ebXML (Electronic Business XML) is a project to use the Extensible Markup Language (XML) to standardize the secure exchange of business data. Among other purposes, ebXML would encompass and perhaps replace a familiar standard called Electronic Data Interchange (EDI). ebXML is designed to enable a global electronic marketplace in which enterprises of any size, and in any location, could safely and securely transact business through the exchange of XML-based messages. The United Nations body for Trade Facilitation and Electronic Business Information Standards (UN/CEFACT) and the Organization for the Advancement of Structured Information Standards (OASIS) launched the project as a joint initiative. Its membership includes 75 companies, including major IT vendors and trade associations throughout the world.
Because ebXML relies on the Internet's existing standards such as HTTP, TCP/IP, MIME, SMTP, FTP, UML, and XML, it can be implemented and deployed on virtually any computing platform. The use of existing standards gives ebXML the advantage of being relatively inexpensive and easy to use.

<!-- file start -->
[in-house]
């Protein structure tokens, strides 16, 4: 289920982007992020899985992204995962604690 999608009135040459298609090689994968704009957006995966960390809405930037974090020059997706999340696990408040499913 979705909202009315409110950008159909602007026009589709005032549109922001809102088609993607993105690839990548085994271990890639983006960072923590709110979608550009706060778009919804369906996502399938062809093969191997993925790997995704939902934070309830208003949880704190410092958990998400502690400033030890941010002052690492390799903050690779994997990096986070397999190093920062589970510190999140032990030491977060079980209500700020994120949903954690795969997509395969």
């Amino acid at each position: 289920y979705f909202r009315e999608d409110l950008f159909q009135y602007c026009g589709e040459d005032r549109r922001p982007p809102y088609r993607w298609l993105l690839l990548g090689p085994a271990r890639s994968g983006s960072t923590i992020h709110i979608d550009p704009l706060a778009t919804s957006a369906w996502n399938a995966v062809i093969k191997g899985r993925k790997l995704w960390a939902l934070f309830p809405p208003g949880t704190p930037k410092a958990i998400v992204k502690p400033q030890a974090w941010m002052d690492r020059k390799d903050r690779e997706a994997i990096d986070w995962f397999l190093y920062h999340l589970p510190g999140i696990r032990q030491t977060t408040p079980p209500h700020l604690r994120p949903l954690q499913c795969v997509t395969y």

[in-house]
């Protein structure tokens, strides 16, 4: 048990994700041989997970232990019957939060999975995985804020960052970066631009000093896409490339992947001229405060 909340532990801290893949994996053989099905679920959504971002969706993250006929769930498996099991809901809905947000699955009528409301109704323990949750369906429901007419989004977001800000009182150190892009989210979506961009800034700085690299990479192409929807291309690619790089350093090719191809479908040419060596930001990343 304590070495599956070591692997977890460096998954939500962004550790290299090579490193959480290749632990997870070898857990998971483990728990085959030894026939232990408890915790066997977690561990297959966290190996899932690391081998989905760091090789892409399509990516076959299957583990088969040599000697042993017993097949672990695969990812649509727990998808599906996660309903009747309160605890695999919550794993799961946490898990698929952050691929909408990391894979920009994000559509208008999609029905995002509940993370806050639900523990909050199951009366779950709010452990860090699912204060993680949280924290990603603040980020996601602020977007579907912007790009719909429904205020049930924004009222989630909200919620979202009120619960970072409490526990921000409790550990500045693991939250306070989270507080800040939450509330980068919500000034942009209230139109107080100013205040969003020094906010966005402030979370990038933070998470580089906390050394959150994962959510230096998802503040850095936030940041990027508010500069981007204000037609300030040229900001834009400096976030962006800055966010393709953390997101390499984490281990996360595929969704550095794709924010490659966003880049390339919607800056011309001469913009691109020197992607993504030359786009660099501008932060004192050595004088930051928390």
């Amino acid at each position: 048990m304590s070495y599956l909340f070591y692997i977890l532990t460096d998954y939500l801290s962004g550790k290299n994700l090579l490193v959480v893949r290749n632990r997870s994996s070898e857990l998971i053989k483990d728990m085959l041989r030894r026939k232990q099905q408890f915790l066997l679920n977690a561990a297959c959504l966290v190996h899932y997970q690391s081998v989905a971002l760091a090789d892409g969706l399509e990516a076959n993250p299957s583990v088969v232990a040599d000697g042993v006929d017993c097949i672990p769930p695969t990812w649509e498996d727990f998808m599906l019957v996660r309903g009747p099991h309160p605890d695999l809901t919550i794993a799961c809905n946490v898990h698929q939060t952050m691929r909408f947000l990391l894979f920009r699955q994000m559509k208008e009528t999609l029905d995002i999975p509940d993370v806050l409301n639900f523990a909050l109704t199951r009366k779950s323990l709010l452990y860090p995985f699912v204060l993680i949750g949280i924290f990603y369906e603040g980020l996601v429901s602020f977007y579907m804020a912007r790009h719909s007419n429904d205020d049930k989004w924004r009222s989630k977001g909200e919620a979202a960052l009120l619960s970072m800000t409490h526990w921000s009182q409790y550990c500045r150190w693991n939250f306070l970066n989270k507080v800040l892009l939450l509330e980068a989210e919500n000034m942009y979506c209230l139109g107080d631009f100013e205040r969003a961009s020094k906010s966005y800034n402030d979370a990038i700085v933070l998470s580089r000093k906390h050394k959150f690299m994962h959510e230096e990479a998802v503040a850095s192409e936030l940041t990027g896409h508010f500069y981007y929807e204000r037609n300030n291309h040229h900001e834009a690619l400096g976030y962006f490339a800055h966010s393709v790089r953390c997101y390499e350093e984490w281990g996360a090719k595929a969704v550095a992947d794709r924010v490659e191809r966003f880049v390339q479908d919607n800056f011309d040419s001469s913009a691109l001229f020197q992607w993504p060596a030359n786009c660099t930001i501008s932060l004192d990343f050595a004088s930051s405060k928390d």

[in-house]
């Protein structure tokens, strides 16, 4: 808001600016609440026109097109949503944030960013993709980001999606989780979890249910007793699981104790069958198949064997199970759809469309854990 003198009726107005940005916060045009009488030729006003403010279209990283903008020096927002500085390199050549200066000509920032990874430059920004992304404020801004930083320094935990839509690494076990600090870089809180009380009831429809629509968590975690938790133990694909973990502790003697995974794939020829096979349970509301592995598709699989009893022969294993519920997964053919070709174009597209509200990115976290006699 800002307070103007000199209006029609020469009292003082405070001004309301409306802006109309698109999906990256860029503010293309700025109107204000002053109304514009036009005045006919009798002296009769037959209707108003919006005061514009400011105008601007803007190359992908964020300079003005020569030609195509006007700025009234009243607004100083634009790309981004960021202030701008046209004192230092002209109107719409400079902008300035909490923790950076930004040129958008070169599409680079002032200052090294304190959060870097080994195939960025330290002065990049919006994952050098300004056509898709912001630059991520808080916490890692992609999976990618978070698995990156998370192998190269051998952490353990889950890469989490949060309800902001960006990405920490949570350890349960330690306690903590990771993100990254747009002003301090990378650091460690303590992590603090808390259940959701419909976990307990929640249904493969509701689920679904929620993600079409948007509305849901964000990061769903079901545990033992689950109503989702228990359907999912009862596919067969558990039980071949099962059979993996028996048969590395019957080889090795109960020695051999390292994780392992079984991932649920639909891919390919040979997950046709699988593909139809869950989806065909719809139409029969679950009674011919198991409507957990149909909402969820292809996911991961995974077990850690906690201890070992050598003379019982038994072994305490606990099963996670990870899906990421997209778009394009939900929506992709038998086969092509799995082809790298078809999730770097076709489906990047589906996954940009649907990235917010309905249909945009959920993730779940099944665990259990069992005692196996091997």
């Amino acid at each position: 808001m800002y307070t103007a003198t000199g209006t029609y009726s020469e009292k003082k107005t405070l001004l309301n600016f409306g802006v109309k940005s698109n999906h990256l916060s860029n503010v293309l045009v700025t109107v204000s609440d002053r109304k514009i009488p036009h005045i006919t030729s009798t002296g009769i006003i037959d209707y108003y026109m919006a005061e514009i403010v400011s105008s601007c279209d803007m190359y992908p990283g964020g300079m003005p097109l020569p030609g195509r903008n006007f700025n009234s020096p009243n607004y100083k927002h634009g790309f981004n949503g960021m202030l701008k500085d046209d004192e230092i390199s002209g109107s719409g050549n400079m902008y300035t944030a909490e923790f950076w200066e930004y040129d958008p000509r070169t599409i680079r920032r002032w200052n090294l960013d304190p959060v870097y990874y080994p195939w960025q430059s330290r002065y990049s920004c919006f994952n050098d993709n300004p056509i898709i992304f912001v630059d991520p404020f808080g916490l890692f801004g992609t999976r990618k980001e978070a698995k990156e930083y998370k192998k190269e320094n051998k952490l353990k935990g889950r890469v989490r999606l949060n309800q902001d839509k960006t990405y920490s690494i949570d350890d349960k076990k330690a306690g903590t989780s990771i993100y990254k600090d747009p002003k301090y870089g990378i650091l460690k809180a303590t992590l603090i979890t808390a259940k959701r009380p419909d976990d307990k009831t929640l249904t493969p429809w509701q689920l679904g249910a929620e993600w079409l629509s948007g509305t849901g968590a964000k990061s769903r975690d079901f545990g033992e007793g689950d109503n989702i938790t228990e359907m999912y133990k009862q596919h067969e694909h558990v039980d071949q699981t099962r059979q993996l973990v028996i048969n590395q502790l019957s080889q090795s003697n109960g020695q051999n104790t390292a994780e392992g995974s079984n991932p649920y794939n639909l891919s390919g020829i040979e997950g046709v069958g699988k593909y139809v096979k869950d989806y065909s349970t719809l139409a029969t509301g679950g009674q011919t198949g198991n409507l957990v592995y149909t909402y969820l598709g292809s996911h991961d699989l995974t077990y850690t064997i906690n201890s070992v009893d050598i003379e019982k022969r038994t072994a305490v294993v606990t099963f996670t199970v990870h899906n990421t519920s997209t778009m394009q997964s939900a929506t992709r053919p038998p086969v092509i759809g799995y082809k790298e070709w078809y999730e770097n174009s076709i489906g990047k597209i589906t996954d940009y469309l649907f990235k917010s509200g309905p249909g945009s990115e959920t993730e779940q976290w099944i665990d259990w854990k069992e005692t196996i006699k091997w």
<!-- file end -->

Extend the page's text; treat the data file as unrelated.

A white paper on the official ebXML Web site explains that the initiative is built on three basic concepts: (1) provide an infrastructure that ensures data communication interoperability; (2) provide a semantics framework that ensures commercial interoperability; and (3) provide a mechanism that allows enterprises to find each other, agree to become trading partners and conduct business with each other. The core infrastructure specifications of ebXML are the messaging service, the registry and repository, and the collaborative partner agreement. The messaging service specification has been developed enough to enable early development work. The registry and repository and the collaborative partner specifications are nearing completion, with the complete set of ebXML specifications expected to be finished in May 2001.
Continue Reading About ebXML (electronic business xml)
'ebXML (electronic business xml)' is part of the:
View All Definitions